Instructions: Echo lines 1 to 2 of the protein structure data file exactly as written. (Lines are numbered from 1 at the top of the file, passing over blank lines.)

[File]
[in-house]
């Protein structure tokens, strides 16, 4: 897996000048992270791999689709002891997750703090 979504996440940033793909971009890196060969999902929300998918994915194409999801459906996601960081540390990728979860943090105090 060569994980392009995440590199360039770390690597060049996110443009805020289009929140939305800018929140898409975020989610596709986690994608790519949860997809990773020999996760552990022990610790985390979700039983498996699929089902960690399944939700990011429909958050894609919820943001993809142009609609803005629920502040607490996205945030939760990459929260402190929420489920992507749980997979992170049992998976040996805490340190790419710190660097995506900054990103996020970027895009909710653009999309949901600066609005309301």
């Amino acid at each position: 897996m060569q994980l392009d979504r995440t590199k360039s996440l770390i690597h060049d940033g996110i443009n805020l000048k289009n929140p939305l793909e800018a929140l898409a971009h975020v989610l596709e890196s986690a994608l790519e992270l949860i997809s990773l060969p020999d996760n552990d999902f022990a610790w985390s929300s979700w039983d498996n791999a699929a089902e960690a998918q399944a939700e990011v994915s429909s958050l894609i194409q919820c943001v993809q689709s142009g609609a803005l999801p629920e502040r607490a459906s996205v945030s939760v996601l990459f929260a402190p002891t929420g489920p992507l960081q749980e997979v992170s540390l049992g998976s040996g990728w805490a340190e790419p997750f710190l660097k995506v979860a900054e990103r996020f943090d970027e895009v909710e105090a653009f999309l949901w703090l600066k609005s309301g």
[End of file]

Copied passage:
[in-house]
């Protein structure tokens, strides 16, 4: 897996000048992270791999689709002891997750703090 979504996440940033793909971009890196060969999902929300998918994915194409999801459906996601960081540390990728979860943090105090 060569994980392009995440590199360039770390690597060049996110443009805020289009929140939305800018929140898409975020989610596709986690994608790519949860997809990773020999996760552990022990610790985390979700039983498996699929089902960690399944939700990011429909958050894609919820943001993809142009609609803005629920502040607490996205945030939760990459929260402190929420489920992507749980997979992170049992998976040996805490340190790419710190660097995506900054990103996020970027895009909710653009999309949901600066609005309301």